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Improving Results in Closed Nasal Reduction: A Protocol for Reducing Secondary Deformity

Farber, Scott J. M.D.; Nguyen, Dennis C. M.D.; Parikh, Rajiv P. M.D.; Jang, Judy L. M.D.; Woo, Albert S. M.D.

Plastic and Reconstructive Surgery: January 2017 - Volume 139 - Issue 1 - p 51–59
doi: 10.1097/PRS.0000000000002847
Cosmetic: Original Articles

Background: Nasal fractures are the most common facial fracture. Improper reduction is a common occurrence, resulting in a residual deformity that requires secondary surgery. A treatment protocol for nasal fracture management is presented with the aim of reducing secondary deformities requiring corrective surgery.

Methods: After institutional review board approval, a retrospective review of all closed nasal reductions performed by a single surgeon between 2006 and 2015 was conducted. Patient age, sex, presence of secondary deformity, and need for a correctional operation were recorded. Clinical records were analyzed for evidence of postoperative deformity and need for subsequent manipulation or surgery.

Results: A total of 90 patients with nasal bone fractures who underwent closed nasal reduction were identified. The mean age of patients was 24.9 years. The male-to-female ratio was 2.2:1. Postoperative deformity was reported in 14 patients (15.6 percent). Four of the 90 patients (4.4 percent) were found to have avulsion of their upper lateral cartilage from the nasal bone. Nine of the 14 subjects (64.3 percent) presenting with secondary deformity were managed with external manipulation, avoiding a secondary operation. Five patients (5.5 percent) from the original cohort of 90 underwent revision surgery.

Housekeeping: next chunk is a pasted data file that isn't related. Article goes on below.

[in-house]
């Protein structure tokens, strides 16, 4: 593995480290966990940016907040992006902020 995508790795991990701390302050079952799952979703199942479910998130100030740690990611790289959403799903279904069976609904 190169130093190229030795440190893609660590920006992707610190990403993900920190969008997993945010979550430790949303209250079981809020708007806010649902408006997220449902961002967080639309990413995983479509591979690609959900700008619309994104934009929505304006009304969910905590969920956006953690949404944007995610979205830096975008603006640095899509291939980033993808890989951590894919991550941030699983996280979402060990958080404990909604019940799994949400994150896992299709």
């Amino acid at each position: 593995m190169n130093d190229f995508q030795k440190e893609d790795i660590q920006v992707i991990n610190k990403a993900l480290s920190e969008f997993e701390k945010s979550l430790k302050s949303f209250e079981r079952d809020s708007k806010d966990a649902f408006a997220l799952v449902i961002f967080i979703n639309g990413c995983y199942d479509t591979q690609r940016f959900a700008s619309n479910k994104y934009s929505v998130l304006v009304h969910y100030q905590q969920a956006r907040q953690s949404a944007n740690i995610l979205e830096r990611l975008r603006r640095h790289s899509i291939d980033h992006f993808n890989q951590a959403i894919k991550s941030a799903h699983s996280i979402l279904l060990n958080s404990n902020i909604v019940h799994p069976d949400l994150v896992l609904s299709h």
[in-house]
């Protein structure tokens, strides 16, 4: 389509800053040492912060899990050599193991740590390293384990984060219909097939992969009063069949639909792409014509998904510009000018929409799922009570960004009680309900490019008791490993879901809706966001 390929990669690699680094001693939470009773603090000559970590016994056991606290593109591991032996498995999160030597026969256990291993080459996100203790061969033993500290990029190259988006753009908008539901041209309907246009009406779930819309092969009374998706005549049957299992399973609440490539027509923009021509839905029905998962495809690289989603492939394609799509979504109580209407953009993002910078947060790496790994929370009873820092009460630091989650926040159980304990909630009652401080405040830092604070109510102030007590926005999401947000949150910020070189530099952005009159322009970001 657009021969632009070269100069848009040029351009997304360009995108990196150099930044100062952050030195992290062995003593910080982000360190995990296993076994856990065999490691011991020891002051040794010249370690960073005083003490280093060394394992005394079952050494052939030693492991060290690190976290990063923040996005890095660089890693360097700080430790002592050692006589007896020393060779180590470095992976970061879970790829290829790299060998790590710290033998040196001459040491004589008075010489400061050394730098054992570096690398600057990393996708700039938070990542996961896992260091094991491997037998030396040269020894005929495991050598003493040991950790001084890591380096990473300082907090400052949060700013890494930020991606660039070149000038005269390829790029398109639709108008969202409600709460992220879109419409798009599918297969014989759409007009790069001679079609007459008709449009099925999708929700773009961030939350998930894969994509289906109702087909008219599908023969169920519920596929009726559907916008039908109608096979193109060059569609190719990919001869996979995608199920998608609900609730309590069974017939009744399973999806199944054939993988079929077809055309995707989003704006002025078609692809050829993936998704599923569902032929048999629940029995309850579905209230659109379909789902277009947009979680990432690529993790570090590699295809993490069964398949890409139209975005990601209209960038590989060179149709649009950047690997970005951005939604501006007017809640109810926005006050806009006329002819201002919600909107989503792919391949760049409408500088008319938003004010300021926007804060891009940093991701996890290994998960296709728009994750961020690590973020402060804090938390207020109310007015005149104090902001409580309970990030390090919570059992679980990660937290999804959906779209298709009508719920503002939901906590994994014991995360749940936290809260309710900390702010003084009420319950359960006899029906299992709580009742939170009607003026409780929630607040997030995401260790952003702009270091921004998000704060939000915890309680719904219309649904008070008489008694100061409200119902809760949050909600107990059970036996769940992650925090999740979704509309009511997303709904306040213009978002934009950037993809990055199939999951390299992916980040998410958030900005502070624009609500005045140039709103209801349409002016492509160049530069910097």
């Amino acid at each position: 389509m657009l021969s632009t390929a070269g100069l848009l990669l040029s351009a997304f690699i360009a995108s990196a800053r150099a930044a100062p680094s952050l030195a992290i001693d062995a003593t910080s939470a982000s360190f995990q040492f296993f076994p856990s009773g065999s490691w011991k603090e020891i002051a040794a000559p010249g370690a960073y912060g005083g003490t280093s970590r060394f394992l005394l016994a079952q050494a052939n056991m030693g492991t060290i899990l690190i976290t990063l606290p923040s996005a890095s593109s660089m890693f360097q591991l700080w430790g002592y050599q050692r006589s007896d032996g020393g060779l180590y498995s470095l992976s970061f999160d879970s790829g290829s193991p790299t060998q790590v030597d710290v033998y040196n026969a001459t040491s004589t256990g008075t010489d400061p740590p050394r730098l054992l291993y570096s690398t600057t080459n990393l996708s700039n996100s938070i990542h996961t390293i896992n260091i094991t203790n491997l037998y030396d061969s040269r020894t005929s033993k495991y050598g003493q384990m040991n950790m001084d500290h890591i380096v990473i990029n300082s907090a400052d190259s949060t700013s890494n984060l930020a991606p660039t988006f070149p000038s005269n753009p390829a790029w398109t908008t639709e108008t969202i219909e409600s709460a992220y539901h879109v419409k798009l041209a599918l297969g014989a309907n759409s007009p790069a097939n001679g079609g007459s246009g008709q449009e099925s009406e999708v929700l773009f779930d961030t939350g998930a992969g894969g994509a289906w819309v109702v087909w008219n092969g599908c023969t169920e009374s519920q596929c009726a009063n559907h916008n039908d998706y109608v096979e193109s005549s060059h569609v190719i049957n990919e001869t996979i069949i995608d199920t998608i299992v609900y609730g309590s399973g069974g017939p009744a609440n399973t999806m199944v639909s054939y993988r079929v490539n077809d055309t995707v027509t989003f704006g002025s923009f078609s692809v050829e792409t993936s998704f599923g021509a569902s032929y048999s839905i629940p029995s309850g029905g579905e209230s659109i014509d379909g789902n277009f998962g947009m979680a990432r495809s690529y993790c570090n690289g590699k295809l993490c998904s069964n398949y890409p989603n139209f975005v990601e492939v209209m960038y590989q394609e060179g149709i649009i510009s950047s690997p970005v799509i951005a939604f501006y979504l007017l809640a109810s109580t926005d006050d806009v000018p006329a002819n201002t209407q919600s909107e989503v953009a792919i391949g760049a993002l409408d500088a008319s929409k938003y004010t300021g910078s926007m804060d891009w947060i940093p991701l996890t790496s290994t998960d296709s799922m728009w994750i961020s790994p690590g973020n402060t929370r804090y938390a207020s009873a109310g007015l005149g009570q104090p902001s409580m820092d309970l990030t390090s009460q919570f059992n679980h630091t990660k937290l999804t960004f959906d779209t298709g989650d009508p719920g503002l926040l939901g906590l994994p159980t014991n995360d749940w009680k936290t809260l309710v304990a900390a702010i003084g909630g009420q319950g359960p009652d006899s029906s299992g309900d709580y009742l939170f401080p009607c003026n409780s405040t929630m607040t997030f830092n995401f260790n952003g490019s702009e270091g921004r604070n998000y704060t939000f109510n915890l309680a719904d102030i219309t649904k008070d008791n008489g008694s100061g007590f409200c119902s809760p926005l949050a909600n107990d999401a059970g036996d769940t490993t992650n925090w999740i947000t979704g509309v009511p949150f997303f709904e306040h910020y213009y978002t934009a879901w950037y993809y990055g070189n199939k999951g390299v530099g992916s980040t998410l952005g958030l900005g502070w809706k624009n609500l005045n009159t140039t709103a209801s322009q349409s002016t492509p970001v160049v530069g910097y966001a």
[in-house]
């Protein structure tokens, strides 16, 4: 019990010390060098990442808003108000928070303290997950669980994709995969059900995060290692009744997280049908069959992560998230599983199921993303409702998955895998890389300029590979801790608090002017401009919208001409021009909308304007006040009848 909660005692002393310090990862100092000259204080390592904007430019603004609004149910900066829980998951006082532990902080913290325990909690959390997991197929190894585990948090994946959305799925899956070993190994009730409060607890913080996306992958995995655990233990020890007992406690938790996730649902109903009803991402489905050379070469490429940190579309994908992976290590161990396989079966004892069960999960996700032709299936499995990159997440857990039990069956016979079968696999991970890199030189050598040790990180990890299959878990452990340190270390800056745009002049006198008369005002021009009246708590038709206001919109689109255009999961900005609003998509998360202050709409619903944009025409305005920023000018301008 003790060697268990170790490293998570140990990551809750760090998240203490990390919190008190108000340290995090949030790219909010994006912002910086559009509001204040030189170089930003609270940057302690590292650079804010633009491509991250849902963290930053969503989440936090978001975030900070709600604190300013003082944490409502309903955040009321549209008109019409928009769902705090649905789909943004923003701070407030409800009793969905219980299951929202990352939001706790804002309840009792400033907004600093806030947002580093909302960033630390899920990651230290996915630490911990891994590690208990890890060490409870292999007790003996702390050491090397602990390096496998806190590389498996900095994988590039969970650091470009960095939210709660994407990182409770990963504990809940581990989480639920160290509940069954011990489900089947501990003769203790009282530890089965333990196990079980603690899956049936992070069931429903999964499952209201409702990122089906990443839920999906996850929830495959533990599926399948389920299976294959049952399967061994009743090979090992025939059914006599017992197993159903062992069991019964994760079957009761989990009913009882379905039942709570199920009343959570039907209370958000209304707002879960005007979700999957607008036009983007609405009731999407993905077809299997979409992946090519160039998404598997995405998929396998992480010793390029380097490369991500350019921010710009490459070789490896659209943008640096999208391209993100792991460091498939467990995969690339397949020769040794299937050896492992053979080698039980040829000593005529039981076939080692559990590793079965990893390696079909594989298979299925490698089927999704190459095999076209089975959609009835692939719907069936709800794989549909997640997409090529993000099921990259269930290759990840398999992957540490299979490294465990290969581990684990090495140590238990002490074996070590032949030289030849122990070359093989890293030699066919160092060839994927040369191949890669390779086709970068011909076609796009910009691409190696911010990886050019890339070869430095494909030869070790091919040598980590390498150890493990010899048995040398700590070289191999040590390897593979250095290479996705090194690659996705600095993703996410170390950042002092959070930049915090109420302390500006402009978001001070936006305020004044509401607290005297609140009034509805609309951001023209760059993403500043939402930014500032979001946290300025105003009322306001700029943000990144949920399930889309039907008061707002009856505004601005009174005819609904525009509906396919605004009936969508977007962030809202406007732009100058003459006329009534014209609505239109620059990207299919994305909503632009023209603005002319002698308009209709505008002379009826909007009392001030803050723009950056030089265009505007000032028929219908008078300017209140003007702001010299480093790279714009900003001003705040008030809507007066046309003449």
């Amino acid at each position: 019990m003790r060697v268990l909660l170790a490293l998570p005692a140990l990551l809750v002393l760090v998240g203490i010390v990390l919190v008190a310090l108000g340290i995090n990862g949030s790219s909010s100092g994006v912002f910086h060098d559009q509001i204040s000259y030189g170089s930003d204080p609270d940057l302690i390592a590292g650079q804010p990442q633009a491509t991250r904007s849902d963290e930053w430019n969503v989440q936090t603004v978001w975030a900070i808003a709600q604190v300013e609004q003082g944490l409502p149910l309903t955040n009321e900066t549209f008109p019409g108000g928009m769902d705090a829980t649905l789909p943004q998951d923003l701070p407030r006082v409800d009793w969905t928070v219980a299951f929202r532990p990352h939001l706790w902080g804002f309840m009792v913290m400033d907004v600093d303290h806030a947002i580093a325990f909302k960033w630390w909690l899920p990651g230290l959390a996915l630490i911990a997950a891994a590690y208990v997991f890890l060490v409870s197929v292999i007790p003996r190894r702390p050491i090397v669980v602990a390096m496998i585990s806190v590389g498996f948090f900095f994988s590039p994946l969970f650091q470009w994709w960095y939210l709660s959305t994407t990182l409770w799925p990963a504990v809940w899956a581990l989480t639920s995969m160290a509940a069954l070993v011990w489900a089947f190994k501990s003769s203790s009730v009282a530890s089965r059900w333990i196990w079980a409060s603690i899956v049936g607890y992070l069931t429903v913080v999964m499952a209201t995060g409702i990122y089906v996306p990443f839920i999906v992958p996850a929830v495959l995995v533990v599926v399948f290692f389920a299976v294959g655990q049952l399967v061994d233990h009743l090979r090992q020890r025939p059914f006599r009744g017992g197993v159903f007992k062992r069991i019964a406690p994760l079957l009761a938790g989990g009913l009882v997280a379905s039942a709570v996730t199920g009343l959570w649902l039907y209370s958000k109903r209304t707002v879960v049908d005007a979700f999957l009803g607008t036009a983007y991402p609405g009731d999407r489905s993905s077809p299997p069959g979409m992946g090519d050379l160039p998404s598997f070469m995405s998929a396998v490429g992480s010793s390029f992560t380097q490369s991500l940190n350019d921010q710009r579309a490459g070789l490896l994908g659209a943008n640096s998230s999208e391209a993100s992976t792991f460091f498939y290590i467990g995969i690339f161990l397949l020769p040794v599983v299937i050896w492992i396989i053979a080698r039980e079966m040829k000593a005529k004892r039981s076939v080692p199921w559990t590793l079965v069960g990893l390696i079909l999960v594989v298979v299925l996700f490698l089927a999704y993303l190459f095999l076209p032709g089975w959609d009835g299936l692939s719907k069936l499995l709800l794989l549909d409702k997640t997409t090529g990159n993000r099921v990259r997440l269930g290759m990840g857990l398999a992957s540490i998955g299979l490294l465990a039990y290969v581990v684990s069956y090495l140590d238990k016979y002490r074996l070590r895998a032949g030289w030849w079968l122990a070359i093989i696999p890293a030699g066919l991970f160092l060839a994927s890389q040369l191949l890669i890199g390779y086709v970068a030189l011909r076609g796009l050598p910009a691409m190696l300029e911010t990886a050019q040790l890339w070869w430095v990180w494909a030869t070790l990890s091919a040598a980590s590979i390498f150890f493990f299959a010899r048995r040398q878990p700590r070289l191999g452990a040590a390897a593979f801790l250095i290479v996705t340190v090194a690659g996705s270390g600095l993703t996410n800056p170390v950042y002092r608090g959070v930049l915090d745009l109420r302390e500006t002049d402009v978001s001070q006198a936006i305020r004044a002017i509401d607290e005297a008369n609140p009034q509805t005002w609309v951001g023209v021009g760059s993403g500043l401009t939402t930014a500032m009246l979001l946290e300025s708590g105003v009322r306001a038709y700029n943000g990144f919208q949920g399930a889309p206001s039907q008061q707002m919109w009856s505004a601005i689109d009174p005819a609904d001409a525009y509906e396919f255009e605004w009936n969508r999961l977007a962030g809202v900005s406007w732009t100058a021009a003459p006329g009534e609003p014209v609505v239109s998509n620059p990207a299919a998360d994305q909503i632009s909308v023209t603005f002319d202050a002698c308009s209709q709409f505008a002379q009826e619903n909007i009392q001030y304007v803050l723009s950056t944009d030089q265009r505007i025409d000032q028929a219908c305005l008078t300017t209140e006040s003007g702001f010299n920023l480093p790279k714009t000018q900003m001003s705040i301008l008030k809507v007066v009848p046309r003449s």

Conclusions: By using the described protocol to treat nasal fractures, we have seen a low rate of postreduction deformity and a small percentage of need for secondary operation. The overall success rate of closed nasal reduction with postoperative manipulation (when necessary) was identified to be 94.5 percent. Using this protocol, surgeons may see a decrease in secondary deformities following closed nasal reduction procedures.


St. Louis, Mo.

From the Division of Plastic and Reconstructive Surgery, Department of Surgery, Washington University School of Medicine.

Received for publication December 21, 2015; accepted August 8, 2016.

Disclosure: The authors have no pertinent financial disclosures to report.

Scott J. Farber, M.D., Plastic and Reconstructive Surgery, Washington University in Saint Louis, 660 South Euclid Avenue, Campus Box 8238, St. Louis, Mo. 63110,

©2017American Society of Plastic Surgeons